In a still further aspect, the present invention relates to a method of providing weather satellite information to an aircraft. The method includes the steps of collecting weather satellite information at a data center, transmitting the weather satellite information from the data center to an aircraft, and graphically displaying the weather satellite information onboard the aircraft. Preferably, the weather satellite information is altitude based.
In another aspect, the present invention relates to a method of providing SIGMET information to an aircraft, including the steps of collecting SIGMET information at a data center, transmitting the SIGMET information from the data center to an aircraft, and graphically displaying the SIGMET information onboard the aircraft.
In yet another aspect, the present invention relates to a method of providing significant weather prognosis information to an aircraft. Namely, the method includes the steps of collecting significant weather prognosis information at a data center, transmitting the significant weather prognosis information from the data center to an aircraft, and graphically displaying the significant weather prognosis information onboard the aircraft.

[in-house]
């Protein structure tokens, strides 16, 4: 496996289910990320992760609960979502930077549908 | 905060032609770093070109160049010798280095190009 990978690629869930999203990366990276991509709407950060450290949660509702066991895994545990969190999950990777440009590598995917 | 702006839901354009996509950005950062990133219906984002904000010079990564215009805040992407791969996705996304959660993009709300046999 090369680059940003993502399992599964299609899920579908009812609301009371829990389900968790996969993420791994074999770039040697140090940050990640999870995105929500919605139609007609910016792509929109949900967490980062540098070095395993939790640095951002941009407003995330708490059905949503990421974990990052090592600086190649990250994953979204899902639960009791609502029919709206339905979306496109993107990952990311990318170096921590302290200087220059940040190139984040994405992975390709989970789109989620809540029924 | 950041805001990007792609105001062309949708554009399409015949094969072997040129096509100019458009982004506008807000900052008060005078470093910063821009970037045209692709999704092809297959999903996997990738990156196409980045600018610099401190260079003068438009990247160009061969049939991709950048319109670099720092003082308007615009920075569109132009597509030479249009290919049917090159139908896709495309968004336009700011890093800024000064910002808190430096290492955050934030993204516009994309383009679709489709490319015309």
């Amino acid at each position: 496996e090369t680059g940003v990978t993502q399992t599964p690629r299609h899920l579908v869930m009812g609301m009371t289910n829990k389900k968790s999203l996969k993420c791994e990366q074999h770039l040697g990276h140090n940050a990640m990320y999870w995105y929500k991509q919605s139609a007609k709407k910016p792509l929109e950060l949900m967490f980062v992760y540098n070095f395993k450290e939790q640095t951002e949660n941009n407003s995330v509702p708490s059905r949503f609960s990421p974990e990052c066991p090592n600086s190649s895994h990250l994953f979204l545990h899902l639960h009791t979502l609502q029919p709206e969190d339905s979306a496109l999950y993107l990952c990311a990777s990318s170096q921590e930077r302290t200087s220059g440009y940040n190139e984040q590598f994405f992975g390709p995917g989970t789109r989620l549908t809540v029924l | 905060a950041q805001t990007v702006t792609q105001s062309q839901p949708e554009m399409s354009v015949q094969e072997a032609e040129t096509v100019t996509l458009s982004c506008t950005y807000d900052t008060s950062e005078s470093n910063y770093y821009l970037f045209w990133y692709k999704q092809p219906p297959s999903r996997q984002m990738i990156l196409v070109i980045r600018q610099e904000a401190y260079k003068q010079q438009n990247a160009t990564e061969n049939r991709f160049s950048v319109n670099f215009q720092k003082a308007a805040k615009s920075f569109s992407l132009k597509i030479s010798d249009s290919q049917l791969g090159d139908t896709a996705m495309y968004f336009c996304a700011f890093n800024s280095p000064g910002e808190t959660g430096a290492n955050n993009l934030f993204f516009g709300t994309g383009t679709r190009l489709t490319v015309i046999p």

In a further aspect, the present invention relates to a method of providing winds aloft information to an aircraft, including the steps of collecting winds aloft information at a data center, transmitting the winds aloft information from the data center to an aircraft, and graphically displaying the winds aloft information onboard the aircraft. Preferably, the winds aloft information includes both winds aloft observations and forecasts.
A better understanding of these and other aspects, features, and advantages of the present invention may be had by reference to the drawings and to the accompanying description, in which there are illustrated and described some preferred embodiments of the invention.
Throughout the figures, like reference numerals have been used for like or corresponding parts.
The present invention is directed to an entire weather information network, including the collection and processing of weather information at a data center, the communication of that information to an aircraft, and the display of such information to a user onboard the aircraft.